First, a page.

Further, there is a difference between specific episodes of sexist behavior highlighted by the media, and systematic gender bias occurrences. Watching the news, one might well believe that political odds are not in a woman’s favor. But they are. And using the media’s treatment of women as the explanation for a lack of parity in representation leaves out the many other barriers that women have to face before they even get their name on the ballot.
One of them is money. Running for election is no small feat, and it requires that an entire campaign apparatus be put together. That ranges from hiring campaign staff and deciding on a campaign message and strategy, to getting the party’s blessing and, perhaps one of the hardest parts, raising enough money to pay for all that. Research shows that “women generally have fewer personal resources than men, and their social and professional networks are less likely to include individuals who give regularly to campaigns. Because women have been underrepresented in elective office, donors, political parties, and political action committees may be more skeptical about women’s electability” (this, despite the reality that women are no less likely to actually be elected).
Another barrier is the so-called “ambition gap” and low levels of recruitment.
Lawless and Richard Fox have conducted research that shows that “among “potential candidates”—lawyers, business leaders, educators, and political activists—women are less likely than men to express interest in a political career.” In fact, “Young women are less likely than young men ever to have considered running for office, to express interest in a candidacy at some point in the future, or to consider elective office a desirable profession.” This lack of ambition (or consideration that elected office could possibly be in one’s future) can also be broken along partisan lines. According to Pew, in the 114th Congress, 74 percent of women in the House were Democrats, while only 26 percent were Republicans; for the Senate, the percentages were 70 and 30 percent, respectively. In other words, while there may not be electoral bias against women, there is a narrative that keeps them from running—and from being asked to run.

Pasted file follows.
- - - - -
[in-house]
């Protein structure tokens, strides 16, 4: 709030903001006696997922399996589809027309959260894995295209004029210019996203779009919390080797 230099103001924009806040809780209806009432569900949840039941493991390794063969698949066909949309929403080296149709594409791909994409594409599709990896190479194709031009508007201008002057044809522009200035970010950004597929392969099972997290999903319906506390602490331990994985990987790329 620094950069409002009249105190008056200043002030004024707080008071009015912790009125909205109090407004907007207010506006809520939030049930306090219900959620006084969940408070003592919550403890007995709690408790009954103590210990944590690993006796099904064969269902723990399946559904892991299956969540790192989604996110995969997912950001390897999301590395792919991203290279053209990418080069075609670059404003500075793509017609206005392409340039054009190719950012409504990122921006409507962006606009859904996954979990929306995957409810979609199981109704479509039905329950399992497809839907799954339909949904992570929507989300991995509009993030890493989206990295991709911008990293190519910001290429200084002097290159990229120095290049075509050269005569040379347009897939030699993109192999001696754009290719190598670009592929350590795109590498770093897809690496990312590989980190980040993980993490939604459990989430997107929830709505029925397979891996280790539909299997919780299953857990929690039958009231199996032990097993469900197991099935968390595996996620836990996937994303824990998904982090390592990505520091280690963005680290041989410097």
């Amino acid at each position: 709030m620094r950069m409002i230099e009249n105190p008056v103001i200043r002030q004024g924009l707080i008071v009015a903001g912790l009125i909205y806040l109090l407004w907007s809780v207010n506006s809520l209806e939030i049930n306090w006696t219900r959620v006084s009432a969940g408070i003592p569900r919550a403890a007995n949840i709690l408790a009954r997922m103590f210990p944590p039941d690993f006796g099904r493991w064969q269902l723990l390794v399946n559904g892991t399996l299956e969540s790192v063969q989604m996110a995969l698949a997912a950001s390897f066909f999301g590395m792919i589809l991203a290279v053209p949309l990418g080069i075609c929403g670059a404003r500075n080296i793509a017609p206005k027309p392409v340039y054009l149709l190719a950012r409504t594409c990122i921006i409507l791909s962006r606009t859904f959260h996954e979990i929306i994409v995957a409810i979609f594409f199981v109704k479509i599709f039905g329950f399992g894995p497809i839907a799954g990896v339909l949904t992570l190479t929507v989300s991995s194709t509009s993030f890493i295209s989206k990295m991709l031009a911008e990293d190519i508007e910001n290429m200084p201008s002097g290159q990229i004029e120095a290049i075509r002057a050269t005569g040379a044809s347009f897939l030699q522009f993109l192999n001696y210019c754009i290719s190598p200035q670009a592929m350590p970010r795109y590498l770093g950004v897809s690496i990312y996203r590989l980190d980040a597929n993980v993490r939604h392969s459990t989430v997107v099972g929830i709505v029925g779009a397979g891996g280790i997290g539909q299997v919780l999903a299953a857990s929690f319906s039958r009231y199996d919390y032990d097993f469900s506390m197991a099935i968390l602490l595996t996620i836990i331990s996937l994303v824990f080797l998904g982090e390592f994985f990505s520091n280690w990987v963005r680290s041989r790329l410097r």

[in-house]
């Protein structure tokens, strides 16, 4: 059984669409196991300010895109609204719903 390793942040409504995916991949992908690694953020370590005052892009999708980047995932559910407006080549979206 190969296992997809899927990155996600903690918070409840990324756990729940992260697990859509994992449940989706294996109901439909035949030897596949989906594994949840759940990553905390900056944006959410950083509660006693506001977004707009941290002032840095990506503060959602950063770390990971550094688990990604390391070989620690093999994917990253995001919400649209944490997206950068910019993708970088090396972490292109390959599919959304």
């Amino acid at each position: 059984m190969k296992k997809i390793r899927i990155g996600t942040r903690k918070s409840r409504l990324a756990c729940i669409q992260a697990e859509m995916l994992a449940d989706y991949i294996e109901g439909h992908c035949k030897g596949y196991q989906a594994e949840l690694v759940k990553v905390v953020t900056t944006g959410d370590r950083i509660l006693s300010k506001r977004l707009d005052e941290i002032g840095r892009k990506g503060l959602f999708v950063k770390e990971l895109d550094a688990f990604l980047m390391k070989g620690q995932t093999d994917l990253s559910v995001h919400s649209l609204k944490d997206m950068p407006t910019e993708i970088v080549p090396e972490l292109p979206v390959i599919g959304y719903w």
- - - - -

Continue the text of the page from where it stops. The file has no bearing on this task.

This isn’t to say that there aren’t challenges specific to running for office as a woman. As a colleague of mine who used to run campaigns in Arizona told me: “I had a lot of qualms with the boys-club. I was very involved in two of the most progressive districts in Arizona, yet all elected officials were men and I often felt alienated from the culture of poker and basketball nights with the boys. It was a community I was very much a part of but I definitely did not feel like I belonged.” There are many women out there who continue to feel like my colleague did back in Arizona. Politics is more than just running for office, and while a candidate’s sex might play a minimal role during a race, doesn’t necessarily mean women will not face sexism on other areas of political life.
But for Lawless and Hayes, they key takeaway is this: women who are thinking about running for office need to know that the stereotypes are no longer true. Yes, they’ll face all the usual unpleasantries of running for office. But no worse than the men.
It is nevertheless crucial to debunk the idea that if they run, the media and voters alike will be particularly harsh on them. But in order for this argument to be proven outside of this study, women have to run. Organizations such as Emily’s List, She Should Run, and Project Grow work on precisely that message: telling women that they can and should run for office.
Why? Because if more women run, more women win, bringing with them a more legitimate, accountable, and representative democratic process.